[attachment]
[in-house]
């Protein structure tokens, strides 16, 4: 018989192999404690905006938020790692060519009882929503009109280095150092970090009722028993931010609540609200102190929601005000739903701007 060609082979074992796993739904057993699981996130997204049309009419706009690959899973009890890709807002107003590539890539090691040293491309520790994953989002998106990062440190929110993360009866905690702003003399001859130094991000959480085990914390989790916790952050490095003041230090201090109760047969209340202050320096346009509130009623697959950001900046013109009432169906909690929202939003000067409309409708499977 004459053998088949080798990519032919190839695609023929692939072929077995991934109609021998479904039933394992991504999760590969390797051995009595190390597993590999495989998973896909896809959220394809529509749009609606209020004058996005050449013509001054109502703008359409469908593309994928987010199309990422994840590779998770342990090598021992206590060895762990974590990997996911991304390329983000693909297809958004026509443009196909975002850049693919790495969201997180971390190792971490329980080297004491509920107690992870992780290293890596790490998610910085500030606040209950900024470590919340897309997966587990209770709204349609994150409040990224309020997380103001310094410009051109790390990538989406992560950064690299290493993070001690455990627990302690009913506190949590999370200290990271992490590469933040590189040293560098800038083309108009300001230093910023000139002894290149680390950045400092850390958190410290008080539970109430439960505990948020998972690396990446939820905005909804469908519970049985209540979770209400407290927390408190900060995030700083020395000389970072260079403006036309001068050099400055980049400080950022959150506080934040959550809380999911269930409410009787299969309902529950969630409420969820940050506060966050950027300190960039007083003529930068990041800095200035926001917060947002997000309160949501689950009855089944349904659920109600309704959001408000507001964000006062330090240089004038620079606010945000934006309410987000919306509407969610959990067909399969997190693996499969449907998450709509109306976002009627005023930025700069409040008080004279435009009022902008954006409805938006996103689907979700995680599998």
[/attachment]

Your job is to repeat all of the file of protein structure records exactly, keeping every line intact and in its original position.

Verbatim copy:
[in-house]
């Protein structure tokens, strides 16, 4: 018989192999404690905006938020790692060519009882929503009109280095150092970090009722028993931010609540609200102190929601005000739903701007 060609082979074992796993739904057993699981996130997204049309009419706009690959899973009890890709807002107003590539890539090691040293491309520790994953989002998106990062440190929110993360009866905690702003003399001859130094991000959480085990914390989790916790952050490095003041230090201090109760047969209340202050320096346009509130009623697959950001900046013109009432169906909690929202939003000067409309409708499977 004459053998088949080798990519032919190839695609023929692939072929077995991934109609021998479904039933394992991504999760590969390797051995009595190390597993590999495989998973896909896809959220394809529509749009609606209020004058996005050449013509001054109502703008359409469908593309994928987010199309990422994840590779998770342990090598021992206590060895762990974590990997996911991304390329983000693909297809958004026509443009196909975002850049693919790495969201997180971390190792971490329980080297004491509920107690992870992780290293890596790490998610910085500030606040209950900024470590919340897309997966587990209770709204349609994150409040990224309020997380103001310094410009051109790390990538989406992560950064690299290493993070001690455990627990302690009913506190949590999370200290990271992490590469933040590189040293560098800038083309108009300001230093910023000139002894290149680390950045400092850390958190410290008080539970109430439960505990948020998972690396990446939820905005909804469908519970049985209540979770209400407290927390408190900060995030700083020395000389970072260079403006036309001068050099400055980049400080950022959150506080934040959550809380999911269930409410009787299969309902529950969630409420969820940050506060966050950027300190960039007083003529930068990041800095200035926001917060947002997000309160949501689950009855089944349904659920109600309704959001408000507001964000006062330090240089004038620079606010945000934006309410987000919306509407969610959990067909399969997190693996499969449907998450709509109306976002009627005023930025700069409040008080004279435009009022902008954006409805938006996103689907979700995680599998």